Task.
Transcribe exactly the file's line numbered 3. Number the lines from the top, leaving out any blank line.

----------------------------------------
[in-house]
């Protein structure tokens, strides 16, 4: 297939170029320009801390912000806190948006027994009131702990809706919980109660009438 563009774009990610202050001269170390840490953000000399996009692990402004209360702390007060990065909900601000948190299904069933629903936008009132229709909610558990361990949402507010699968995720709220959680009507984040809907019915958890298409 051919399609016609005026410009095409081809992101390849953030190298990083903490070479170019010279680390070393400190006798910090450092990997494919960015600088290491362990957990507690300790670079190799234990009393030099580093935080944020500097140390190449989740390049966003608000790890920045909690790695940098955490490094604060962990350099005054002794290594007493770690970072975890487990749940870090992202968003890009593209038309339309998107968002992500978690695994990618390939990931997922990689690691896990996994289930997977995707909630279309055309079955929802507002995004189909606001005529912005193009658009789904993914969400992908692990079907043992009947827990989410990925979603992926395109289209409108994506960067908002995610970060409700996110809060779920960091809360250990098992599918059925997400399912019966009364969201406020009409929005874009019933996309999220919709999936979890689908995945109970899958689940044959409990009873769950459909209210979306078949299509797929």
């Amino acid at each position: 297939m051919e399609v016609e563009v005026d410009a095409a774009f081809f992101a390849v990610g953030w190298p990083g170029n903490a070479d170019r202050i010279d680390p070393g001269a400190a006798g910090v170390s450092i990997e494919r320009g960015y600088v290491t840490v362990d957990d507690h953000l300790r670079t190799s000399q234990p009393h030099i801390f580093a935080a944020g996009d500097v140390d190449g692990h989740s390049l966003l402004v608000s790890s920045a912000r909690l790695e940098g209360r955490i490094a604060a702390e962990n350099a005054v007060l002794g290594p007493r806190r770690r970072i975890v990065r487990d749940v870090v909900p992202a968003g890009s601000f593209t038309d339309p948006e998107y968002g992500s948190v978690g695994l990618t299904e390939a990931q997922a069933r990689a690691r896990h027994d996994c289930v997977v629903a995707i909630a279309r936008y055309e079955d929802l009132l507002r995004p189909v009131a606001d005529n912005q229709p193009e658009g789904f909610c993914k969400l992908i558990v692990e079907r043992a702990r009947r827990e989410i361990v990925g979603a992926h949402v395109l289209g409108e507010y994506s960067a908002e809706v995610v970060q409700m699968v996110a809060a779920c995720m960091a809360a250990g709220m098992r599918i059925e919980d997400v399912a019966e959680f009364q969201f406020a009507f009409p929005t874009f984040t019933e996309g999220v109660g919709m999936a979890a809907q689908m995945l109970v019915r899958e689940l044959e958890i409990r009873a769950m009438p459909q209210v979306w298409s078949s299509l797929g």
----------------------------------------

């Amino acid at each position: 297939m051919e399609v016609e563009v005026d410009a095409a774009f081809f992101a390849v990610g953030w190298p990083g170029n903490a070479d170019r202050i010279d680390p070393g001269a400190a006798g910090v170390s450092i990997e494919r320009g960015y600088v290491t840490v362990d957990d507690h953000l300790r670079t190799s000399q234990p009393h030099i801390f580093a935080a944020g996009d500097v140390d190449g692990h989740s390049l966003l402004v608000s790890s920045a912000r909690l790695e940098g209360r955490i490094a604060a702390e962990n350099a005054v007060l002794g290594p007493r806190r770690r970072i975890v990065r487990d749940v870090v909900p992202a968003g890009s601000f593209t038309d339309p948006e998107y968002g992500s948190v978690g695994l990618t299904e390939a990931q997922a069933r990689a690691r896990h027994d996994c289930v997977v629903a995707i909630a279309r936008y055309e079955d929802l009132l507002r995004p189909v009131a606001d005529n912005q229709p193009e658009g789904f909610c993914k969400l992908i558990v692990e079907r043992a702990r009947r827990e989410i361990v990925g979603a992926h949402v395109l289209g409108e507010y994506s960067a908002e809706v995610v970060q409700m699968v996110a809060a779920c995720m960091a809360a250990g709220m098992r599918i059925e919980d997400v399912a019966e959680f009364q969201f406020a009507f009409p929005t874009f984040t019933e996309g999220v109660g919709m999936a979890a809907q689908m995945l109970v019915r899958e689940l044959e958890i409990r009873a769950m009438p459909q209210v979306w298409s078949s299509l797929g």